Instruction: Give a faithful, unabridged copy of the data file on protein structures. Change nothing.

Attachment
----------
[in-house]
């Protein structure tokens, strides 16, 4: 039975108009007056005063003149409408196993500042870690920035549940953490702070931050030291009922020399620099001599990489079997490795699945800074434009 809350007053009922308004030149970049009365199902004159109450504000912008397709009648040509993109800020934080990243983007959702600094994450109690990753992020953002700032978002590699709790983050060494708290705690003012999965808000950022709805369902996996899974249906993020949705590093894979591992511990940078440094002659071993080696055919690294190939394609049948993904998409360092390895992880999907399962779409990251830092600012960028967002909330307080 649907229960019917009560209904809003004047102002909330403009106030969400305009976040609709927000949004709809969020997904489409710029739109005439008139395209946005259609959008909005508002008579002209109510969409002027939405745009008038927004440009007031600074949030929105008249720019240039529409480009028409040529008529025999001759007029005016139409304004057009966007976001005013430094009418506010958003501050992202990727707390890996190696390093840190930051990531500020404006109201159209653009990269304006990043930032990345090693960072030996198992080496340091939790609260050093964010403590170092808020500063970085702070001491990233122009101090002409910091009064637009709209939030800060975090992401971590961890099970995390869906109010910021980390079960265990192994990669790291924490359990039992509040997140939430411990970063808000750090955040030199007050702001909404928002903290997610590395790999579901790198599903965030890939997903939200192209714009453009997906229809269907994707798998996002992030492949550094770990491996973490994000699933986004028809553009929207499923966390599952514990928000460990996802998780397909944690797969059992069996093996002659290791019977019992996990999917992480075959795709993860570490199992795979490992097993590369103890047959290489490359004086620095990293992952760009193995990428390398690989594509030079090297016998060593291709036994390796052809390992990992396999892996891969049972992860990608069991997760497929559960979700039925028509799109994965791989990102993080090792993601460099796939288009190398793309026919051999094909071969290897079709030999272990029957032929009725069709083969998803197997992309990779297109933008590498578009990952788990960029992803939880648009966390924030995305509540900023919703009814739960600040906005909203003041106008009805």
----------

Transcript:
[in-house]
């Protein structure tokens, strides 16, 4: 039975108009007056005063003149409408196993500042870690920035549940953490702070931050030291009922020399620099001599990489079997490795699945800074434009 809350007053009922308004030149970049009365199902004159109450504000912008397709009648040509993109800020934080990243983007959702600094994450109690990753992020953002700032978002590699709790983050060494708290705690003012999965808000950022709805369902996996899974249906993020949705590093894979591992511990940078440094002659071993080696055919690294190939394609049948993904998409360092390895992880999907399962779409990251830092600012960028967002909330307080 649907229960019917009560209904809003004047102002909330403009106030969400305009976040609709927000949004709809969020997904489409710029739109005439008139395209946005259609959008909005508002008579002209109510969409002027939405745009008038927004440009007031600074949030929105008249720019240039529409480009028409040529008529025999001759007029005016139409304004057009966007976001005013430094009418506010958003501050992202990727707390890996190696390093840190930051990531500020404006109201159209653009990269304006990043930032990345090693960072030996198992080496340091939790609260050093964010403590170092808020500063970085702070001491990233122009101090002409910091009064637009709209939030800060975090992401971590961890099970995390869906109010910021980390079960265990192994990669790291924490359990039992509040997140939430411990970063808000750090955040030199007050702001909404928002903290997610590395790999579901790198599903965030890939997903939200192209714009453009997906229809269907994707798998996002992030492949550094770990491996973490994000699933986004028809553009929207499923966390599952514990928000460990996802998780397909944690797969059992069996093996002659290791019977019992996990999917992480075959795709993860570490199992795979490992097993590369103890047959290489490359004086620095990293992952760009193995990428390398690989594509030079090297016998060593291709036994390796052809390992990992396999892996891969049972992860990608069991997760497929559960979700039925028509799109994965791989990102993080090792993601460099796939288009190398793309026919051999094909071969290897079709030999272990029957032929009725069709083969998803197997992309990779297109933008590498578009990952788990960029992803939880648009966390924030995305509540900023919703009814739960600040906005909203003041106008009805």